3. Sometimes it's necessary to publish special parts of the tarball under a weaker license than the other parts. For example remember the LGPL: In these cases such (library-)sources contain a special hint.

Think of the company license as a special "GNU license" of your company ;-). And therefore you should have two versions: The long version is that one, which shall be put into the file COPYING, and the short is that one, which will be used inside of the the files and which should refer to the long version.

The last question could be this: How can I determine, to create a template for my company or for the GNU world? the answer is very simple:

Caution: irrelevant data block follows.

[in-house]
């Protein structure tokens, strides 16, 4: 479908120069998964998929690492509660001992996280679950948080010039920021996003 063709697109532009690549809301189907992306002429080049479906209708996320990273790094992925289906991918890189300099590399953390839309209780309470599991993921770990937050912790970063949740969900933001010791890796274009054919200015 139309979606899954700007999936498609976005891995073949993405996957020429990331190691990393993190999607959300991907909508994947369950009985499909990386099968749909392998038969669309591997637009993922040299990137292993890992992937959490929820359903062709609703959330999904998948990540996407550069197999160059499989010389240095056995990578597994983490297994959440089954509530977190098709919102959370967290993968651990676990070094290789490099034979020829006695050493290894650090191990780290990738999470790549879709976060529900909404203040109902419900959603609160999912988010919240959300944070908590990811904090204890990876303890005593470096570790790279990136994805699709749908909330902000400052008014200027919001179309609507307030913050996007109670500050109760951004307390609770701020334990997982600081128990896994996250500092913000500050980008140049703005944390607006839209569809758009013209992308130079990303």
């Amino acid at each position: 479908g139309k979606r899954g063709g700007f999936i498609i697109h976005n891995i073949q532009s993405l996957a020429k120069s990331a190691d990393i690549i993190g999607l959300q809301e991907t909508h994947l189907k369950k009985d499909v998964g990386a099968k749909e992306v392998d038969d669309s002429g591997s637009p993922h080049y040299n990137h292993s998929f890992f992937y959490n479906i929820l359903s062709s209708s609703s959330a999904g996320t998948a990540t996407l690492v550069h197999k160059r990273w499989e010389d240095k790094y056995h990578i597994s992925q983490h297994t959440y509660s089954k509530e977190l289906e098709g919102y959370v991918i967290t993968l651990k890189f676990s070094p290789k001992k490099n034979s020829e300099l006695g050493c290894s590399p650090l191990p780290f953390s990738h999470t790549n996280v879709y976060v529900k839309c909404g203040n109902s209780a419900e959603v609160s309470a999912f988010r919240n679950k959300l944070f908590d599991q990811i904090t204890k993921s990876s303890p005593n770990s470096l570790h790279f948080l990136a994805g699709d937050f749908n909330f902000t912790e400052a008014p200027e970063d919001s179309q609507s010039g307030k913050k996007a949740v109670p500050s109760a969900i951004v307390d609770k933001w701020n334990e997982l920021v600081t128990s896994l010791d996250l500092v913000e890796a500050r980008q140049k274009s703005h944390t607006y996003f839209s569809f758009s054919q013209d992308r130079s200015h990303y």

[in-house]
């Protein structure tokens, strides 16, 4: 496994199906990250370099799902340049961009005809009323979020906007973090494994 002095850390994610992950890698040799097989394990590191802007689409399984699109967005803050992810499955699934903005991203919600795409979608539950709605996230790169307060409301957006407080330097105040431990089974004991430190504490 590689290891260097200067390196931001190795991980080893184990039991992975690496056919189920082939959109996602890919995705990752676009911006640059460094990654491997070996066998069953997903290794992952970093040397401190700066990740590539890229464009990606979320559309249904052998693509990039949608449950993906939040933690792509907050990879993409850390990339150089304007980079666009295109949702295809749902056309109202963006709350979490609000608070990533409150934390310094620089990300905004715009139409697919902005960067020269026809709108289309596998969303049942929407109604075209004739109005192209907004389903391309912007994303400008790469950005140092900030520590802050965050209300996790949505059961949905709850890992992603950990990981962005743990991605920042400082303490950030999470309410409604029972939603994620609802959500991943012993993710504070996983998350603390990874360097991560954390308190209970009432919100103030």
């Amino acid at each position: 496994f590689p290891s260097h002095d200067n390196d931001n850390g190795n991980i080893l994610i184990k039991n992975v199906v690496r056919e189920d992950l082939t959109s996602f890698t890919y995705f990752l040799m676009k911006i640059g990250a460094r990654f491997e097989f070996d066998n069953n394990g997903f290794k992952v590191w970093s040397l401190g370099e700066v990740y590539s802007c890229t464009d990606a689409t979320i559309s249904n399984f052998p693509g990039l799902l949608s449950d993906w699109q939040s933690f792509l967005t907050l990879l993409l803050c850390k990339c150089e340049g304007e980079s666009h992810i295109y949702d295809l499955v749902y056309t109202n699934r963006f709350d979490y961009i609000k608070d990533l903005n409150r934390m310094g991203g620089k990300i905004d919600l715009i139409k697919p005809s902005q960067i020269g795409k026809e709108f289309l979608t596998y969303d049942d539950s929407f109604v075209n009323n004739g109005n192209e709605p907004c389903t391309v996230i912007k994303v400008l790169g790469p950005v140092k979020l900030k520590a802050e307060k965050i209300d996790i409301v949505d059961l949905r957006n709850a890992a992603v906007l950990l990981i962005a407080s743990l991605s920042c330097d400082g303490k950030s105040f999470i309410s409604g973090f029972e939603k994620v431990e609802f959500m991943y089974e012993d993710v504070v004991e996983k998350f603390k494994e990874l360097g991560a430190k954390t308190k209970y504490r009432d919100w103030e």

The gtgt-tarball offers two license examples inside the doc-directory: the file "company-license.long" and the file "company-license.short". Note: They haven't been juristically checked! They exist for demonstrating the technical possibilities.

(4.03) What if I want to build my tarball with more or other sourcefiles than given by the gptg script?

Very simple, in the first part of the following chapters, we explain what you should do, if you don't want to use the full set of files. And in the second part we explain, what you need to do, if you want to expand set files.

(4.04) What if I don't want to write libraries?

Read ${YOURPRJ} as a name of your project:

  1. Change into the toplevel of your project directory
  2. Delete the substring 'lib/Makefile' as parameter of the macro AC_OUTPUT in the file ''
  3. Delete the directory 'lib'
  4. Delete the substring 'lib' as parameter of the macro SUBDIRS in the file ''
  5. Change into the subdirectory src of your project directory
  6. Delete the substring '-l ${YOURPRJ}_stli' as parameter of the macro ${YOURPRJ}_LDADD in the file ''